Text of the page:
Edwin Cifuentes, a contracted valet worker at the Ronald Reagan UCLA Medical Center, said many valet workers who are being transferred away from UCLA are worried their new jobs will not offer them the same wages or benefits UCLA provided.
“They have family with medical problems. Being at UCLA, they have health insurance,” he said. “Moving out, they’ll have to pay (for health insurance) and they may not have health insurance.”
In August, UCLA ended its contract with ABM, a facility management company that employed valet workers like Cifuentes at the Ronald Reagan UCLA Medical Center. Although ABM had employed about 80 valet workers at the hospital, the university created about 35 in-house positions and has also hired part-time student workers.
Workers UCLA did not rehire are set to leave by Oct. 30, said Victoria Salgado, union organizer at American Federation of State, County and Municipal Employees Local 3299, the UC’s largest union.
Several valet workers said they think UCLA ended the contract with ABM because it was no longer cost-effective to hire contracted workers after their wages were raised.
In 2015, the University of California introduced the Fair Wage/Fair Work Plan, which requires that employees who work at least 20 hours a week, including contracted workers, be paid at least $15 per hour. Valet workers at the hospital originally did not receive $15 an hour, but received retroactive pay in 2016 after AFSCME submitted surveys on their behalf to state auditors.
However, UCLA Administrative Vice Chancellor Michael Beck said in a submission to the Daily Bruin in August that UCLA insourced its valet services to keep jobs within the university. Beck added ABM said it will relocate employees to other locations.
UCLA spokespeople did not immediately respond to a request for comment.
John de los Angeles, communications director for AFSCME, said when workers interviewed for the inhouse positions at UCLA, UCLA management discouraged workers from participating in union activities. In return, AFSCME issued a cease and desist letter in July.
“The issue here is that these workers were being shorted on wages – it was wage theft for nine months. That’s not a small thing – that’s labor violation,” he said. “And when they spoke up about it, the UC decided to end their contract, though (it was) not a direct layoff.”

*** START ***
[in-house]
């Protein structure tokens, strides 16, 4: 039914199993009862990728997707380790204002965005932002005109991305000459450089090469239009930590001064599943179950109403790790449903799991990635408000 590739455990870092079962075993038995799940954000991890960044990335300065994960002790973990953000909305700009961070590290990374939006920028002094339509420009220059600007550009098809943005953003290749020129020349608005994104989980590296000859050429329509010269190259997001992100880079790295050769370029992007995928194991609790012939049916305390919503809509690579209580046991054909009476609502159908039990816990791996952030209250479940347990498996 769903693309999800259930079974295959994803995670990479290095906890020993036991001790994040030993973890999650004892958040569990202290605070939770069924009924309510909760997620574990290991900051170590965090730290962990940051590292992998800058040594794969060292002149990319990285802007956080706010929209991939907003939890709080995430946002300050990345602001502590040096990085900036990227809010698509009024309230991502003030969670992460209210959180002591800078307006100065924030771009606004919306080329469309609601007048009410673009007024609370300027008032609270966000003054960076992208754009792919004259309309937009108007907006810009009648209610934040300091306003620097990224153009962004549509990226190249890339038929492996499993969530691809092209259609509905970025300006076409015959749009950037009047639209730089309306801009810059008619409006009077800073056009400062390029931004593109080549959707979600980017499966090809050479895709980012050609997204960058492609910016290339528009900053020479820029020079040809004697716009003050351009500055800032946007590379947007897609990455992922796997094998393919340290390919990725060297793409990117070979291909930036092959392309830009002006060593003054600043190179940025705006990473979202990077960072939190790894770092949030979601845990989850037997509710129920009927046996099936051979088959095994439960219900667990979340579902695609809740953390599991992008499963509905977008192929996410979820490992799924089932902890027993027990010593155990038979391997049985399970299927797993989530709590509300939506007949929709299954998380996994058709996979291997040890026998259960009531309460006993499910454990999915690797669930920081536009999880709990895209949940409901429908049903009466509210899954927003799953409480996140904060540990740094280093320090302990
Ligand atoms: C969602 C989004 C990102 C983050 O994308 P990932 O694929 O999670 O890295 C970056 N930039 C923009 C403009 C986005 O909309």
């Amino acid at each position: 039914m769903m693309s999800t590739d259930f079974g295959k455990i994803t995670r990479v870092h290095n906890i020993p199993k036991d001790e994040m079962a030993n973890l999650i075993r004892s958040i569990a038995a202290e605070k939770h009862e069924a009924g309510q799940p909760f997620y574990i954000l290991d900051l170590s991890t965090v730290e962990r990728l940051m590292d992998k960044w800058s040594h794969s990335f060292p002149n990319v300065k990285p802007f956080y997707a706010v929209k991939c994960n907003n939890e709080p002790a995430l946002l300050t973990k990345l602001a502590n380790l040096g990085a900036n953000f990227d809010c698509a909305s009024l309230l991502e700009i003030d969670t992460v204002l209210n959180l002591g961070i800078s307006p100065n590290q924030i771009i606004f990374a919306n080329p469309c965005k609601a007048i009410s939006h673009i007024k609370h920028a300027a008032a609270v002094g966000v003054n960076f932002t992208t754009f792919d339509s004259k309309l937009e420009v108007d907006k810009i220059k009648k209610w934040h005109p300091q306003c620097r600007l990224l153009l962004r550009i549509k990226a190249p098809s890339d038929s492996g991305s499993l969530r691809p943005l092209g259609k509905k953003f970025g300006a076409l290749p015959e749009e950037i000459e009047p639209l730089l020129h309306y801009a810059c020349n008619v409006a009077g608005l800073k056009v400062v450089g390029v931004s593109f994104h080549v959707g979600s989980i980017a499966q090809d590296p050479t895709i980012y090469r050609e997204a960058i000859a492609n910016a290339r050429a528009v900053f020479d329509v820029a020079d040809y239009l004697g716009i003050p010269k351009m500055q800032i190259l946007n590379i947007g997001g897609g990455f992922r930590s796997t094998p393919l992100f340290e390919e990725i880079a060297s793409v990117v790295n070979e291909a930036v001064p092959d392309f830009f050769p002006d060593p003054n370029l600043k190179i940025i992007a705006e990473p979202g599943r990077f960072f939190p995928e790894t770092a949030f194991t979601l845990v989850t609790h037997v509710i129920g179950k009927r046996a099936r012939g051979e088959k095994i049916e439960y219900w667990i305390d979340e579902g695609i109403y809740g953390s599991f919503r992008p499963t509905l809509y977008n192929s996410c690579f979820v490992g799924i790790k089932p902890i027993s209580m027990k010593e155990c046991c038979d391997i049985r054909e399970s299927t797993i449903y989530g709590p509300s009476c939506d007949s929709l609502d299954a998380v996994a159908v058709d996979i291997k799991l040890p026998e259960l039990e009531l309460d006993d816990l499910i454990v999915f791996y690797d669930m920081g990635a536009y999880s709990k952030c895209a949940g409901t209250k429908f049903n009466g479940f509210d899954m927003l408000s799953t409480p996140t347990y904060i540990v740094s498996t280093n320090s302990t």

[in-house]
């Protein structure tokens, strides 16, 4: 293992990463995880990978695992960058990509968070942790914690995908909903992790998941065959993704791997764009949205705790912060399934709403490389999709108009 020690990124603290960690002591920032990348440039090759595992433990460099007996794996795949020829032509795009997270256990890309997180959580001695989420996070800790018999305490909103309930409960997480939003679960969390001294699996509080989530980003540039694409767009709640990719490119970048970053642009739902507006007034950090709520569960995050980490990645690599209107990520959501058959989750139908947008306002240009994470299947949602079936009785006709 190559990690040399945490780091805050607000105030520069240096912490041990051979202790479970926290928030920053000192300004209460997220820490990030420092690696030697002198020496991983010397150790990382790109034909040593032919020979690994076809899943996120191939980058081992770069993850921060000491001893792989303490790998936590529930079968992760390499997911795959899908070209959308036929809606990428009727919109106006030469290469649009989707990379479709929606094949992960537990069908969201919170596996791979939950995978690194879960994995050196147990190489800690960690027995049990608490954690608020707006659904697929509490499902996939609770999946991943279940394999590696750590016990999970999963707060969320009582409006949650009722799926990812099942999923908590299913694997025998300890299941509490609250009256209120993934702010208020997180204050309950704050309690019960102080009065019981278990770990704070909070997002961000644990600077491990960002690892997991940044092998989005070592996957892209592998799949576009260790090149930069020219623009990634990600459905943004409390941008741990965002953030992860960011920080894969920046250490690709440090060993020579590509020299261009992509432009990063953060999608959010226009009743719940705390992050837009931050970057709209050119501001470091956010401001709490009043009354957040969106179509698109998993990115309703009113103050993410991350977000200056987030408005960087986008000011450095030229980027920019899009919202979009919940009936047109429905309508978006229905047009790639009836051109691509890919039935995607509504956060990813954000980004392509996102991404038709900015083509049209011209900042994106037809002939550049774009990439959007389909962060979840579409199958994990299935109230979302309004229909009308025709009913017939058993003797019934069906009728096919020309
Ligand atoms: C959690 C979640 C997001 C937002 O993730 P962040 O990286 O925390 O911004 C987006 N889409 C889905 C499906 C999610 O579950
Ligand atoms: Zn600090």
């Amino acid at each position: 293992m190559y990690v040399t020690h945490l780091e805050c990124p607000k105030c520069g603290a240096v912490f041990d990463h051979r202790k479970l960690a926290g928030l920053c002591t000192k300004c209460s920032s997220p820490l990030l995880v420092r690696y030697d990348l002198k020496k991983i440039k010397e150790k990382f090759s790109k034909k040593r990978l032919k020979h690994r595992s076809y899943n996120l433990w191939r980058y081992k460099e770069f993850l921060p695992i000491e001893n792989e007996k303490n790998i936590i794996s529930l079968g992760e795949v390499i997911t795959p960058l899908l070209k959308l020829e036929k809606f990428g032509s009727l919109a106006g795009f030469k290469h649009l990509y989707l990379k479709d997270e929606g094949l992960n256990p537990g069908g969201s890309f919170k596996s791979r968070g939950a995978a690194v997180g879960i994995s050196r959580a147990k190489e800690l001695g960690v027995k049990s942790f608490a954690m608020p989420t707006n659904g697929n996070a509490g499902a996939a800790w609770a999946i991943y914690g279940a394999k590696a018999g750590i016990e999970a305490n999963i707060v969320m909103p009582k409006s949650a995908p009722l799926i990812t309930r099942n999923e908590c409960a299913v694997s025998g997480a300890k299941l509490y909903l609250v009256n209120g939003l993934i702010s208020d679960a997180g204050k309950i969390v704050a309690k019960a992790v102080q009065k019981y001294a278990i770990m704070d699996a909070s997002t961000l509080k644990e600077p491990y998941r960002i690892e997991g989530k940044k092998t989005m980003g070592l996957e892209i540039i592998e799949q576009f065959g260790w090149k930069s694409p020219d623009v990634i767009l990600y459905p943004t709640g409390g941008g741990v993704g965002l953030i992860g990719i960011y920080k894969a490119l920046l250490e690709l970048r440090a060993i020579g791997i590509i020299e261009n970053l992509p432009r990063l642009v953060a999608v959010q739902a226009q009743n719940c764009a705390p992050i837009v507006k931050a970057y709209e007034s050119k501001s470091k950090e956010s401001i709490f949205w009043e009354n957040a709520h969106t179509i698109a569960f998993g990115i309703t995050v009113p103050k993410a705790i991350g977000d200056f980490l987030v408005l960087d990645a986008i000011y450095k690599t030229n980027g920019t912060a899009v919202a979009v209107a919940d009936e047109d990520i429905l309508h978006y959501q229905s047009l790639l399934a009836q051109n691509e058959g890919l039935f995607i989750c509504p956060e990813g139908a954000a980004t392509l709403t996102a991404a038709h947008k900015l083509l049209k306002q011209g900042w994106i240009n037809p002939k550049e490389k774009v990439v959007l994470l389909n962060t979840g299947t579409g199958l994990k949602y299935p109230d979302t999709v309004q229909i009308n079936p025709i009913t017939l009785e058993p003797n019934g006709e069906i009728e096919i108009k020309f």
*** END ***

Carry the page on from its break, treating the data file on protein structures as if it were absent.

Jose Luis Carrillo, a contracted valet worker, said he is worried about not being able to afford the cost of his and his wife’s medical conditions after his company transfers him to another valet service in North Hollywood.
Carrillo also said he thinks student workers were given priority to work the daytime and evening shifts, so many of the contracted workers UCLA rehired were given late-night shifts.
“It’s ridiculous to be told you’re going to be out of a job, and for that (to) be prolonged, for you to not know where you’re going to leave to and to work alongside the people who will be taking your job,” Carrillo said. “It’s a degrading situation.”
He added it has been difficult to work alongside students because he said he thinks they lack experience.
“For students (this is) just a job (they are) passing through; for us it’s a career, it’s what we live off of,” he said.
William Cortes, a fourth-year physics and applied math student, said he applied for a valet position because it paid $14.50 an hour, which he thinks is more than he would earn from other jobs on campus. However, he said he quit after finding out he was going to replace contracted workers.
“I just didn’t feel good about that,” he said.
Cifuentes said many of the workers would like to remain at UCLA because of the wages and benefits they received.
“They will be placed somewhere, but they won’t be happy because they really wanted to work for UCLA,” he said.